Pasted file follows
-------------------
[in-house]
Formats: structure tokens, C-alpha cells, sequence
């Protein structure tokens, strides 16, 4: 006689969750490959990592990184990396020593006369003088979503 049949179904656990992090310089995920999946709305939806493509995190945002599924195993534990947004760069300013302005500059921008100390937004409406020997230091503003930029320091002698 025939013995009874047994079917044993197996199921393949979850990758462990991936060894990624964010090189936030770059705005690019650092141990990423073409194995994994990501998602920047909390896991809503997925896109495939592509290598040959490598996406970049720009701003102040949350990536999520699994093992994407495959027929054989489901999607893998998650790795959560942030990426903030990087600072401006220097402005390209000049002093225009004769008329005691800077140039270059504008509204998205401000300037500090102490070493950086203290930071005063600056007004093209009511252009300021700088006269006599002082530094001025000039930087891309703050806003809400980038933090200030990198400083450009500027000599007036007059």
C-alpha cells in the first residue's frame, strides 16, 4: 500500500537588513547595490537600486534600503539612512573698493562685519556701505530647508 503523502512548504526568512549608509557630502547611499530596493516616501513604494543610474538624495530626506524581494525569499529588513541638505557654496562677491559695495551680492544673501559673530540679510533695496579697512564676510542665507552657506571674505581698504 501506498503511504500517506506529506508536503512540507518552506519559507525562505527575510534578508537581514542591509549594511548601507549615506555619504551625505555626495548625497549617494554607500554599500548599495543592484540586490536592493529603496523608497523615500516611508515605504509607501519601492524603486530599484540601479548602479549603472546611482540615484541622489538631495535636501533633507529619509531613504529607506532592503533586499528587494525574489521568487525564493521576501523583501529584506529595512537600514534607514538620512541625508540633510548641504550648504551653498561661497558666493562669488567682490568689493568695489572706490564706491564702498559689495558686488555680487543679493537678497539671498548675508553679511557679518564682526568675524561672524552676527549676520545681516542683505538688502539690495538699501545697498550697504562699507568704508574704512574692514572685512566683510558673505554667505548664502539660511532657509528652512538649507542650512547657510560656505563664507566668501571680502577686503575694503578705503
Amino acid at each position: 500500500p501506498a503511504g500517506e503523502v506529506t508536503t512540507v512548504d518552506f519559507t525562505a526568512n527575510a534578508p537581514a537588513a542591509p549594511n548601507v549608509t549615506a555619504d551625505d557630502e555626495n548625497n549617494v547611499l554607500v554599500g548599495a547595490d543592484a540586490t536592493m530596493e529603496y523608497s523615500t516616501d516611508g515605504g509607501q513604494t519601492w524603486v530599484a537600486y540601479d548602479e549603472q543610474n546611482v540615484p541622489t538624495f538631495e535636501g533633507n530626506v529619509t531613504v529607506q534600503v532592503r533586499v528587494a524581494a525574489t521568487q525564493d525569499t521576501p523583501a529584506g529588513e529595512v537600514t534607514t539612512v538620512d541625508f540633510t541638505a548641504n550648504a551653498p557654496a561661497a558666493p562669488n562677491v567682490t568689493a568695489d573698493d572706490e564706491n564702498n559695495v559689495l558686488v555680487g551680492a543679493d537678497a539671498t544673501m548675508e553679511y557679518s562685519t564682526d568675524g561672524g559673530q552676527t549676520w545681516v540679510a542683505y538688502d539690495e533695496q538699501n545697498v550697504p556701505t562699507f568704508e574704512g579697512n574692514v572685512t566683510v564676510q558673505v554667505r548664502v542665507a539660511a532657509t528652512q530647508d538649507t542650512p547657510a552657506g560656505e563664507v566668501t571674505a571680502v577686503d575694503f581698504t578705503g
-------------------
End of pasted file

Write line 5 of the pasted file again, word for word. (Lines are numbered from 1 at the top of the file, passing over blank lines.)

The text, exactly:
Amino acid at each position: 500500500p501506498a503511504g500517506e503523502v506529506t508536503t512540507v512548504d518552506f519559507t525562505a526568512n527575510a534578508p537581514a537588513a542591509p549594511n548601507v549608509t549615506a555619504d551625505d557630502e555626495n548625497n549617494v547611499l554607500v554599500g548599495a547595490d543592484a540586490t536592493m530596493e529603496y523608497s523615500t516616501d516611508g515605504g509607501q513604494t519601492w524603486v530599484a537600486y540601479d548602479e549603472q543610474n546611482v540615484p541622489t538624495f538631495e535636501g533633507n530626506v529619509t531613504v529607506q534600503v532592503r533586499v528587494a524581494a525574489t521568487q525564493d525569499t521576501p523583501a529584506g529588513e529595512v537600514t534607514t539612512v538620512d541625508f540633510t541638505a548641504n550648504a551653498p557654496a561661497a558666493p562669488n562677491v567682490t568689493a568695489d573698493d572706490e564706491n564702498n559695495v559689495l558686488v555680487g551680492a543679493d537678497a539671498t544673501m548675508e553679511y557679518s562685519t564682526d568675524g561672524g559673530q552676527t549676520w545681516v540679510a542683505y538688502d539690495e533695496q538699501n545697498v550697504p556701505t562699507f568704508e574704512g579697512n574692514v572685512t566683510v564676510q558673505v554667505r548664502v542665507a539660511a532657509t528652512q530647508d538649507t542650512p547657510a552657506g560656505e563664507v566668501t571674505a571680502v577686503d575694503f581698504t578705503g